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James Luetkehoelter

Nearly any SQL topic presented at times in a slightly eclectic manner.

Who out there writes perfect code?

Recently I've been working with a lot of code, TSQL, .NET, report design, etc. that has just made me scratch my head and say to myself "what were you thinking". Well, after reviewing my own work in the last five years, I feel like a schmuck. The farther back I go through the thing I've done, the more I think "who wrote this mess" - with at least some aspect of it.

It's easy to analyze or critique someone else's work. The reason its easy is that you're looking that work out of context. And by context I mean all of the other little things that drastically affect the work we do:

 1) Dictated requirements: This has been discussed before on this blog, but really one of the worst things that make you cringe at your own code years later are requirements established by someone that has no idea what the requirements should be. One of my first questions when undertaking anything (even just designing a report) is to ask the business sponser "What business question/problem are you trying to answer/solve with this [report|tool|glob of code|process]." For those of you that ask that question, you know it isn't easy to get an answer. Often any tenacity you show on this front gets shut down by some personal or political agenda. You end up writing something you aren't happy with. That's life in the real world I guess.

2) "Patterns": Every organization does thing a little differently. Every so often a design or programming pattern gets established that really isn't the best approach, but it remains in place because it is the "standard". That pattern or standard continues on with a life of its own, surviving employees and managers. Before you know it you have a code base that new arrivals shake their head at, but its not so easy to just "undo". So the new person gets sucked into the bad patterns, and they live on.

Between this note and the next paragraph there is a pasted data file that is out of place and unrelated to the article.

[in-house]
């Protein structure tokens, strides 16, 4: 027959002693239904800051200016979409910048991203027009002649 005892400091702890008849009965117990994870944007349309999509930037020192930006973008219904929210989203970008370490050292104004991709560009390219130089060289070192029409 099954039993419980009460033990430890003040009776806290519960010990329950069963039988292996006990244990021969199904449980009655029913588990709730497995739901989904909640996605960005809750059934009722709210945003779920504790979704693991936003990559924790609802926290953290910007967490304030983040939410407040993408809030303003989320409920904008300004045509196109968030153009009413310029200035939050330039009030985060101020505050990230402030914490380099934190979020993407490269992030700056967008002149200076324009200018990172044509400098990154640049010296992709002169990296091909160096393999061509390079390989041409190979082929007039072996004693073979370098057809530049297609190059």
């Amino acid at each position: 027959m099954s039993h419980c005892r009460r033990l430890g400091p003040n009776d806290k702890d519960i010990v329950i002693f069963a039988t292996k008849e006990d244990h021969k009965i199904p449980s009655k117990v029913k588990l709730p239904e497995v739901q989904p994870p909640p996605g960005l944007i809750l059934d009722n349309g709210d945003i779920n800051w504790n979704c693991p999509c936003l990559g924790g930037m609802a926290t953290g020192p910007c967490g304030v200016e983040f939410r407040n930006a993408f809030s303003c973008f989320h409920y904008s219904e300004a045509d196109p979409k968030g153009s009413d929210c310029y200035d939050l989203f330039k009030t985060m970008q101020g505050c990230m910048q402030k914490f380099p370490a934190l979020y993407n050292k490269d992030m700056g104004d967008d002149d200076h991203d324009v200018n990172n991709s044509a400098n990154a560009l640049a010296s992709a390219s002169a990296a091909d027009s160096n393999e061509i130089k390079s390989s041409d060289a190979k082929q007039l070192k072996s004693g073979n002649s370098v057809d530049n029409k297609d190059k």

3) "Habit": I'm guilty of this one. People will get into coding habits. Maybe they're use to writing queries using temp tables and never took to table-level variables or CTEs. Maybe the use IN where they should really be using EXISTS. Believe it or not these habits can be very hard to break. People are reluctant to try new things when they have a technique that works; convinces others to use a more efficient technique can be even more difficult.

4) "Deadlines": I'm sure we've all been burned by this. A deadline for a project is put in place regardless of what timeline is appropriate, and we end up cutting corners and writing code we swore we'd never write, just because some has decreed "It must be complete". Yes, this is silliness, but its reality.

So while there are legitimate times to ask "what were you thinking?", try to take it with a grain of salt. Try to understand what context whatever "piece" you're looking at existed in. If you find no logical reason why something should be written "oddly", go ahead and say "what were you thinking". But make sure you take the time to learn the context...

Published Monday, June 21, 2010 8:28 PM by James Luetkehoelter



V.M. said:

I keep seeing on the twitter SQL people that keep talking about how other DBAs, developers, vendors, etc write bad code and how they are "perfect". And I keep laughing to myself - as I always think they are full of sh... :). My experience is exactly like yours and I totally agree with your comments. Me, or somebody else wrote that messy code because most likely there was a reason, just like you explained. And when project timeline permit, I do like to rewrite/fix existing code and make it cleaner and more readable. But then I add some fixes, some business changes and code is not perfect again.

So yes, I totally agree with you and I learned to always respect other coders code and assume that they wrote it like that because that was the best they could do in current circumstances.

June 21, 2010 9:50 PM

bob said:

Reminiscent of this article from Coding Horror:

"In fact, I think you can tell a competent software developer from an incompetent one with a single interview question:

   What's the worst code you've seen recently?

If their answer isn't immediately and without any hesitation these two words:

   My own.

Then you should end the interview immediately."

I'm never satisfied with my SQL procs though most of it is a result of the language.  It's simply cumbersome.  Oracle's PL/SQL allows a more elegant approach to many problems but even then:  it's still SQL.

June 21, 2010 11:14 PM

Adam Machanic said: